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Many types in WPF derive from Freezable. It provides immutability to mutable POCO objects and, apparently, allows for improved performance in certain situations.

Has anyone found that freezing objects within their WPF application has greatly improved performance? If so, then which items gave the biggest performance difference when being frozen?

(Note that I have posted a similar but different question too)

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3 Answers

up vote 17 down vote accepted

You might be interested in my experiences with Freezable:

I once wrote a PDF viewer using muPdf which renders bitmaps, that I render with WPF. What helps performance greatly is that I can render the page bitmaps on a background thread, freeze them, and then pass them to the UI thread. It is nice that WPF does not copy the image to freeze it, but the ability to do all this preparation on a background thread was the key benefit for me.

From what I understand, all visuals need to be frozen so they can be safely rendered by the WPF render thread. If you render large unfrozen visuals, they will get cloned to frozen ones when WPF renders them. If you freeze your static bitmaps beforehand, WPF can just share the pointer with the render thread without cloning. Unfrozen objects may even get copied repeatedly if WPF is not aware wether the object is changed from the last time it was rendered. Frozen objects eliminate the need for all this copying.

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These potential memory leaks could happen if you use the Image control (and not use Freeze method):

a) You use BitmapImage as the Image source and do not release the BitmapImage:

static BitmapImage bi1 = new BitmapImage(new Uri("Bitmap1.bmp",UriKind.RelativeOrAbsolute));
m_Image1 = new Image();
m_Image1.Source = bi1; 
//bi1.Freeze() 
//if you do not Freeze, your app will leak memory.
MyStackPanel.Children.Add(m_Image1);

b) You assign multiple BitmapImage as the Image source and do not release all of the BitmapImage you used (similar to (a)). This one introduced in .Net 3.5:

static BitmapImage bi1 = new BitmapImage(new Uri("Bitmap1.bmp",
UriKind.RelativeOrAbsolute));
static BitmapImage bi2 = new BitmapImage(new Uri("Bitmap2.bmp",
UriKind.RelativeOrAbsolute));
bi2.Freeze();
m_Image1 = new Image();
//bi1.Freeze() 
//even though you are really using bi2 for Image Source, 
//you also need to Freeze bi1 it to avoid leak 
m_Image1.Source = bi1;  // use un-frozen bitmap, which causes the leak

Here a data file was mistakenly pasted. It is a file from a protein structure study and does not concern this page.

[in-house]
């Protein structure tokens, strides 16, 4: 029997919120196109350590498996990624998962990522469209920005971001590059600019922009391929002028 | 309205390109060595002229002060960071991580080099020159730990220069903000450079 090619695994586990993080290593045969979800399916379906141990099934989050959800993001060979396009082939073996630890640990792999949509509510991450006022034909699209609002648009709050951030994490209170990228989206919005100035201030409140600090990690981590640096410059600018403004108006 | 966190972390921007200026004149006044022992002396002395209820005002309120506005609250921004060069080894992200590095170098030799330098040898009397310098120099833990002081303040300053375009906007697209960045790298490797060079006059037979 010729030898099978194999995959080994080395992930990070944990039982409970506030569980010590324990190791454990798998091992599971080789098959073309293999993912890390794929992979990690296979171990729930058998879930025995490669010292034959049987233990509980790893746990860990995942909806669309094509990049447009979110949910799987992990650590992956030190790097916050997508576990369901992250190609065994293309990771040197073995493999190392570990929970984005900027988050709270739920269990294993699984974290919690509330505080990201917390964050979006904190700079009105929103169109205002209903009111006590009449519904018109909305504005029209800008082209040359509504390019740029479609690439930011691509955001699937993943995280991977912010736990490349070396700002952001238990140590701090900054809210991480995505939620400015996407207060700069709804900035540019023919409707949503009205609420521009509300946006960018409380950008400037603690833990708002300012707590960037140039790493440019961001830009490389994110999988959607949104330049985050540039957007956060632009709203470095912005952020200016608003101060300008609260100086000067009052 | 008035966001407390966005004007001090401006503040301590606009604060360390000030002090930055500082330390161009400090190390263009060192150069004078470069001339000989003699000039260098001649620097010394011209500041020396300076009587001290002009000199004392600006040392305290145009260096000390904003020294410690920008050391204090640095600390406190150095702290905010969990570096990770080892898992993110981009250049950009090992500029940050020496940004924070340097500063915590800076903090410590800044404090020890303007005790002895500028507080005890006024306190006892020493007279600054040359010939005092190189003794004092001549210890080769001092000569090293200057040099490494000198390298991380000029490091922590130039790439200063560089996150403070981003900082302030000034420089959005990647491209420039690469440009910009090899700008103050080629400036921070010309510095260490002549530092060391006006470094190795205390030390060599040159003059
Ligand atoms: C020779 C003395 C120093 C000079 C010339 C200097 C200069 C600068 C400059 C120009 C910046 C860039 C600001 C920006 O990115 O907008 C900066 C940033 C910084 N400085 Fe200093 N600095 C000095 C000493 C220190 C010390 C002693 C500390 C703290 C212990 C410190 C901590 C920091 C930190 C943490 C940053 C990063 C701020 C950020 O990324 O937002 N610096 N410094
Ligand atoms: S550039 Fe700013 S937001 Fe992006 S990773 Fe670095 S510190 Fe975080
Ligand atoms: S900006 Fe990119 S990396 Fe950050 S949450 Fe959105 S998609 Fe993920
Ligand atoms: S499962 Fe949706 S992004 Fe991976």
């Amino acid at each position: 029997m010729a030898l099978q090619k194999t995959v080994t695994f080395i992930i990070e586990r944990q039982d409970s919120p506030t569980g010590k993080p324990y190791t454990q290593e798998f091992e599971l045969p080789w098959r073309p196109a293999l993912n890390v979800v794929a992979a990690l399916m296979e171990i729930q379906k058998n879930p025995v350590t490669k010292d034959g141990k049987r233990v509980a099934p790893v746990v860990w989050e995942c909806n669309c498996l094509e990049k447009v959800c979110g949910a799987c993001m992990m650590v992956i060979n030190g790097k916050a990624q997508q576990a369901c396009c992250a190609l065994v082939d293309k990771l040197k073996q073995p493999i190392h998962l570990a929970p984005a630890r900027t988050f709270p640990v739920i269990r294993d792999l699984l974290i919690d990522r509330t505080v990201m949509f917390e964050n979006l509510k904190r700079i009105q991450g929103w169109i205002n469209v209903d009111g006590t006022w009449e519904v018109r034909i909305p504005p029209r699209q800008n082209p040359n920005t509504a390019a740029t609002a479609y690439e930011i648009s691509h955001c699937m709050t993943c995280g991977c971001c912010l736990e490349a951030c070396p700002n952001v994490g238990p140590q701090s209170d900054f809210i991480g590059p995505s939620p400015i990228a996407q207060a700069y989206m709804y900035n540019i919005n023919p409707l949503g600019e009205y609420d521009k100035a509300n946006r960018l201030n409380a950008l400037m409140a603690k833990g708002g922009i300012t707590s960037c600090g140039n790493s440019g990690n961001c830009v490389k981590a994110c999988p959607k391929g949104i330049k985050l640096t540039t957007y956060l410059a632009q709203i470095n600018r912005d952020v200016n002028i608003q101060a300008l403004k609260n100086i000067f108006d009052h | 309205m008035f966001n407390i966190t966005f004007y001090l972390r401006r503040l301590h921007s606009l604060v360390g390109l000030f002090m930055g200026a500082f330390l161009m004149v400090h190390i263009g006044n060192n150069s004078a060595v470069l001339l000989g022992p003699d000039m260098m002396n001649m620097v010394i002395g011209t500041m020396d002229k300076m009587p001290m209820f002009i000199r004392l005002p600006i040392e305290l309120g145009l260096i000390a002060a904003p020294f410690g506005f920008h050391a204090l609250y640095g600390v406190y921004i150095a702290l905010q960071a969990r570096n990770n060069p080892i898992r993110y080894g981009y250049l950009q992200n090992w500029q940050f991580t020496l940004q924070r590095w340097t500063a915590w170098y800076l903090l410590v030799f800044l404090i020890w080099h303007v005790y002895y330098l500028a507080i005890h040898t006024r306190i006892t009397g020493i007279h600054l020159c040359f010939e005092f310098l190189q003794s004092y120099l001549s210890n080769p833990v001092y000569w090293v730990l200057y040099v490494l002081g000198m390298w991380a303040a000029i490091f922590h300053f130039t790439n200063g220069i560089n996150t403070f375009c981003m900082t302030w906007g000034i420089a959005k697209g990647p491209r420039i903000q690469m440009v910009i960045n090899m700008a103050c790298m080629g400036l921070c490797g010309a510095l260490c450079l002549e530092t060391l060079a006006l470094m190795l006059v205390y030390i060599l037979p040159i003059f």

m_Image1.Source = bi2;  // use frozen bitmap
MyStackPanel.Children.Add(m_Image1);

Source: WPF Performance

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Though you have already accepted the answer, just wanted to log a different version of the answer that helped me better.

From MSDN (minor edit):

If you were to modify control holding reference to unmanaged low-level resources (eg: Brush), every modification would have to regenerated those low-level objects!

The freezable class is what gives a brush the ability to find its corresponding generated, low-level objects and to update them when it changes. When this ability is enabled, the brush is said to be "unfrozen."

A freezable's Freeze method enables you to disable this self-updating ability. You can use this method to make the brush become "frozen," or unmodifiable. Thus, improving performance.

And, the code to explain the usage:

            Button myButton = new Button();
            SolidColorBrush myBrush = new SolidColorBrush(Colors.Yellow);

            if (myBrush.CanFreeze)
            {
                // Makes the brush unmodifiable.
                myBrush.Freeze();
            }                
            myButton.Background = myBrush;        
            if (myBrush.IsFrozen) // Evaluates to true.
            {
                // If the brush is frozen, create a clone and modify the clone.
                SolidColorBrush myBrushClone = myBrush.Clone();
                myBrushClone.Color = Colors.Red;
                myButton.Background = myBrushClone;
            }
            else
            {
                // If the brush is not frozen, it can be modified directly.
                myBrush.Color = Colors.Red;
            }
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I know this is an old post, but a link to the MSDN article would be nice. –  PeterM Aug 16 '12 at 2:20
    
Updated. thanks. –  Amby Apr 8 at 10:30
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